The hardest and most profitable thing to do in investing is go against investor sentiment and buy those companies that are solid but hated by most investors. In a market that many argue is getting frothy, two opportunities stand out-- BP and Digital Realty.
BP was one of the most hated and shunned stocks after the Gulf Oil spill. This was perhaps the ideal time to buy for those with really strong stomachs, but the average investor rarely has the nerve. Now that several years have passed since the disaster, BP is beginning to regain its footing and return to normal exploration activities with a previously missing emphasis on safety. Compares to its peers, such as Exxon Mobile at 2.8%, BP yields approximately 4.9% and is selling for 8-9 times the estimate of 2014 earnings. Investors have not fared well with BP over the past decade, which saw the stock reach a high of $80 in 2007 and a low of $25 after the Deep Sea Horizon spill. However the risk/reward ration seems to be turning in favor of BP shareholders, who will be paid a handsome dividend as the marketplace slowly regains confidence in BP. As an added kicker, BP has already repurchased $3.3 billion worth of shares over the past quarter as part of its $8 billion share repurchase program. As such BP retired 2.3% of its shares outstanding over the quarter. This pace cannot continue, but shareholder friendly uses of cash through dividends and buybacks are always a well alternative to management wasting cash overpaying for merger and acquisitions.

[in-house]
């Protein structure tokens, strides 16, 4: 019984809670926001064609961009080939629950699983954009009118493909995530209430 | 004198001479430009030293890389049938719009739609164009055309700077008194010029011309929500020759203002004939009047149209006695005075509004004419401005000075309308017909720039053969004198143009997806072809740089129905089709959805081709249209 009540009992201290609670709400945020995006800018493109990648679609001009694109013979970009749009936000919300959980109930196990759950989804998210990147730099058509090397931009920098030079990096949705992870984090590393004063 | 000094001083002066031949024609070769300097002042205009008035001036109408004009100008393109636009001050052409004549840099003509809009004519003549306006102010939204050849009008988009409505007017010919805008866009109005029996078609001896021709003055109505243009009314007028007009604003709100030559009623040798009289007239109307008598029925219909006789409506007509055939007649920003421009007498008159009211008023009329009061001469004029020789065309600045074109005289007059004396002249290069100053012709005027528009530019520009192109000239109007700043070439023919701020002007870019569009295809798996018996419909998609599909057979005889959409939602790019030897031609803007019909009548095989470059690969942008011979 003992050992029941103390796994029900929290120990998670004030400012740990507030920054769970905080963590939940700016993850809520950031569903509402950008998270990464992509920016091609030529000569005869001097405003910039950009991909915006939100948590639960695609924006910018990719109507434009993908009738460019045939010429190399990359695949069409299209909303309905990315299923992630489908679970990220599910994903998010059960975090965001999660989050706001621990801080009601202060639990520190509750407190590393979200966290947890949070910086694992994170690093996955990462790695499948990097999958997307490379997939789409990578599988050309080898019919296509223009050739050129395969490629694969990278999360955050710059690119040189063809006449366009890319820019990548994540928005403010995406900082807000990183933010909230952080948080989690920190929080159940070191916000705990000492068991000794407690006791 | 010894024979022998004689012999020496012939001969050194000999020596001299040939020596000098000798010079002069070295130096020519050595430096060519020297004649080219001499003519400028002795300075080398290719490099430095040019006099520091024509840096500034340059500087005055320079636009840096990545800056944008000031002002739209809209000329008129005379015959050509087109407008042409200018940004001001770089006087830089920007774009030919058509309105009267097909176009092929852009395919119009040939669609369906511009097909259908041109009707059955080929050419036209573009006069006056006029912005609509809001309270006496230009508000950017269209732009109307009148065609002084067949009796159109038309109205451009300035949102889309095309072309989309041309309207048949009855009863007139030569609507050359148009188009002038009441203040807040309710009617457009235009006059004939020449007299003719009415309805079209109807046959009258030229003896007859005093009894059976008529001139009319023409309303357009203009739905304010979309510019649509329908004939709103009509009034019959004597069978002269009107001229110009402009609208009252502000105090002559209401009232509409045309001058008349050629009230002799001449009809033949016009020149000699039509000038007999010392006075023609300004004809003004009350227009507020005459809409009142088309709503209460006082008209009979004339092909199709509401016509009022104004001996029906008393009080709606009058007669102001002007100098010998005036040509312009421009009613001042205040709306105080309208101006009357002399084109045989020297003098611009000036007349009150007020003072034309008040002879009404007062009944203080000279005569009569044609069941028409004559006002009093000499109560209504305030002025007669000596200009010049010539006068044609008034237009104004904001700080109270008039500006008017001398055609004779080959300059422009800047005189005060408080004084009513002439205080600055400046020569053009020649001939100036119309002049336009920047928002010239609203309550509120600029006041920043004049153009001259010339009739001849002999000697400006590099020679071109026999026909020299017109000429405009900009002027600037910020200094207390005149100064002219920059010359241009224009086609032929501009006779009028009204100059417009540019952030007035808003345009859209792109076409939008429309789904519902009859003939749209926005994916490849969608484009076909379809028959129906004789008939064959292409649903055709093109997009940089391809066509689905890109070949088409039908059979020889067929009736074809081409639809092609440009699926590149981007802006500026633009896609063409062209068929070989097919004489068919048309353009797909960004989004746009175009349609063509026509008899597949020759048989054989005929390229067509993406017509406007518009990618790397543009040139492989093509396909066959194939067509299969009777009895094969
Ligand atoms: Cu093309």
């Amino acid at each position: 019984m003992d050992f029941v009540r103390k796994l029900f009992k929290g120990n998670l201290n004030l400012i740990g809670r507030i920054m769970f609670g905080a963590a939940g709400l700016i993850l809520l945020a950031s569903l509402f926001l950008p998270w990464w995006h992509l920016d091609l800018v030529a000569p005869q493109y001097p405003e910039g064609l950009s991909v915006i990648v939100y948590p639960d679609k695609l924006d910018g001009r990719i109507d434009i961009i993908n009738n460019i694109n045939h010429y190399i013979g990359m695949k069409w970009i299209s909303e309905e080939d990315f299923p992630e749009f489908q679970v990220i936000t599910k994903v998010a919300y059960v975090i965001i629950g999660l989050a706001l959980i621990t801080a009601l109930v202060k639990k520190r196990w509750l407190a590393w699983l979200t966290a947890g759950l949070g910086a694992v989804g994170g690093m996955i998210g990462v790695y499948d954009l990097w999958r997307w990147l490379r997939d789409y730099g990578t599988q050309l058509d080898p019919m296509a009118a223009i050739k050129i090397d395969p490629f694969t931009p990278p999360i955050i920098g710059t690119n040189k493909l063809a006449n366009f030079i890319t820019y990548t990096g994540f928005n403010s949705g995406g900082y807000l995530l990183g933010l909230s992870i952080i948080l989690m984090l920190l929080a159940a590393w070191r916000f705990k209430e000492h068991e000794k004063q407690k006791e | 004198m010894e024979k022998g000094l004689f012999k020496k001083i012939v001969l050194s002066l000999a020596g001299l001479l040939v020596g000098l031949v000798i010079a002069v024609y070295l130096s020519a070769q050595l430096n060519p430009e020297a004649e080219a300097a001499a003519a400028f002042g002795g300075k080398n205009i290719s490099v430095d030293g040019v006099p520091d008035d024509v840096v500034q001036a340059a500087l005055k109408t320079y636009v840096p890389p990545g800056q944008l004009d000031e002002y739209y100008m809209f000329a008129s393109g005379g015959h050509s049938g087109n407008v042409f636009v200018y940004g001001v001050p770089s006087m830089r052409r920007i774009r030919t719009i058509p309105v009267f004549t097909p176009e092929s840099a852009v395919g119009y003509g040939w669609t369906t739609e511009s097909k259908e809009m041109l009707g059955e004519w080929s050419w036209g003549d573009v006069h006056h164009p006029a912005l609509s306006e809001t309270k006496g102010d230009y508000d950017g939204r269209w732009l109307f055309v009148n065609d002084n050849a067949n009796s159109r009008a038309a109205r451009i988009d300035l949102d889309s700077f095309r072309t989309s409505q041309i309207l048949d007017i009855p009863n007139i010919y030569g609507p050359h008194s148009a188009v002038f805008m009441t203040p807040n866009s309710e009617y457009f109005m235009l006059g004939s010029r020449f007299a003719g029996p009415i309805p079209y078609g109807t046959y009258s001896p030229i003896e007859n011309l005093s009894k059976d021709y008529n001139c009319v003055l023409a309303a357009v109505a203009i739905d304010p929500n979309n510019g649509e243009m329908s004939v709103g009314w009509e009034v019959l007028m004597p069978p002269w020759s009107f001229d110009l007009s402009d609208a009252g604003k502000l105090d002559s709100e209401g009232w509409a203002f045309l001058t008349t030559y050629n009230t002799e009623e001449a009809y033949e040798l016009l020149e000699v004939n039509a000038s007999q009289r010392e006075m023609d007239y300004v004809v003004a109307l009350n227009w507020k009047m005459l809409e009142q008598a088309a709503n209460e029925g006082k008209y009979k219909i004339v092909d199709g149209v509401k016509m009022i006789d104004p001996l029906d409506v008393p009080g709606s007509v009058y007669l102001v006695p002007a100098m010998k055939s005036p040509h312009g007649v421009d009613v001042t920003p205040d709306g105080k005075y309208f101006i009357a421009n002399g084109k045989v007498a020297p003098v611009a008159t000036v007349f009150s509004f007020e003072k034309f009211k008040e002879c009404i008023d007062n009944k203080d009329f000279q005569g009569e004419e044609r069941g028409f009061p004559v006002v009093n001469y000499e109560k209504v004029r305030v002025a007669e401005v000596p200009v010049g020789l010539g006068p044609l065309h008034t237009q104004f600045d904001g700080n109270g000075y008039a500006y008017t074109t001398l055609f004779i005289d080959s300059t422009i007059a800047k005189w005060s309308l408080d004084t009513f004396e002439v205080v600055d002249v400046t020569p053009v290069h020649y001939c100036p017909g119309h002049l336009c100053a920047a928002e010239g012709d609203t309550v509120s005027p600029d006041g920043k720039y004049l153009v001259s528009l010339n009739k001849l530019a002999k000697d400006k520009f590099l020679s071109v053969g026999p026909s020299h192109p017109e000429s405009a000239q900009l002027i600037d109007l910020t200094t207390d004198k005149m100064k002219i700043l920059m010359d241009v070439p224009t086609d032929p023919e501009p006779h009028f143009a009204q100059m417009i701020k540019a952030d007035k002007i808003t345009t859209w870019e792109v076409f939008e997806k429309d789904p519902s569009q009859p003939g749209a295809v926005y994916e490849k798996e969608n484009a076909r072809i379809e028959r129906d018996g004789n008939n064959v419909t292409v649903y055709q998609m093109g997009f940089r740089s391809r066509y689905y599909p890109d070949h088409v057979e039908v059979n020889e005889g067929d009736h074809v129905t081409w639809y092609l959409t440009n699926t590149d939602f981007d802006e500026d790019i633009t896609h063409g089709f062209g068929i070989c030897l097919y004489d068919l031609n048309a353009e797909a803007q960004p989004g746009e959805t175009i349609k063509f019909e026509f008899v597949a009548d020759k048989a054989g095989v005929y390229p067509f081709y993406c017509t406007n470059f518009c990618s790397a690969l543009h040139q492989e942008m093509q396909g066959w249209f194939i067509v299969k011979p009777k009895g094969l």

Digital Realty is a real estate investment trust that specializes in acquiring and leasing data center space to companies who don't think it is economical to build and run data centers themselves. DLR reported earnings last week and disappointed with marketplace with a miss and downward earning guidance that saw its stock punished by a 20% drop in price. Funds From Operations (or FFO) came in at $147.4 million ($1.10 per share), down slightly from $148.9 million ($1.13 per share) in the year-ago quarter. The company said the third-quarter results included a non-cash, straight-line rent expense adjustment of 7 cents per share related to the company's leasehold interest at 111 Eighth Ave. in New York City. Analysts expectations were $1.20 a share for the quarter. DLR guided down future FFO to $4.60-$4.62 for 2013, down from previous estimates of $4.73-$4.82. A 20% drop in market seems like overkill for the miss and downward guidance. Though confidence has been shaken in DLR management, the stock still represents a bargain compared to other REITS at a yield of 6.5% and a P/FFO at around 10. I'll ride the 6.5% dividend as I wait for the stock to recovery and FFO growth to resume. The annual dividend of $3.12 leaves some room growth on a projected FFO of $4.60. At some point in the future, the market will correct its overreaction.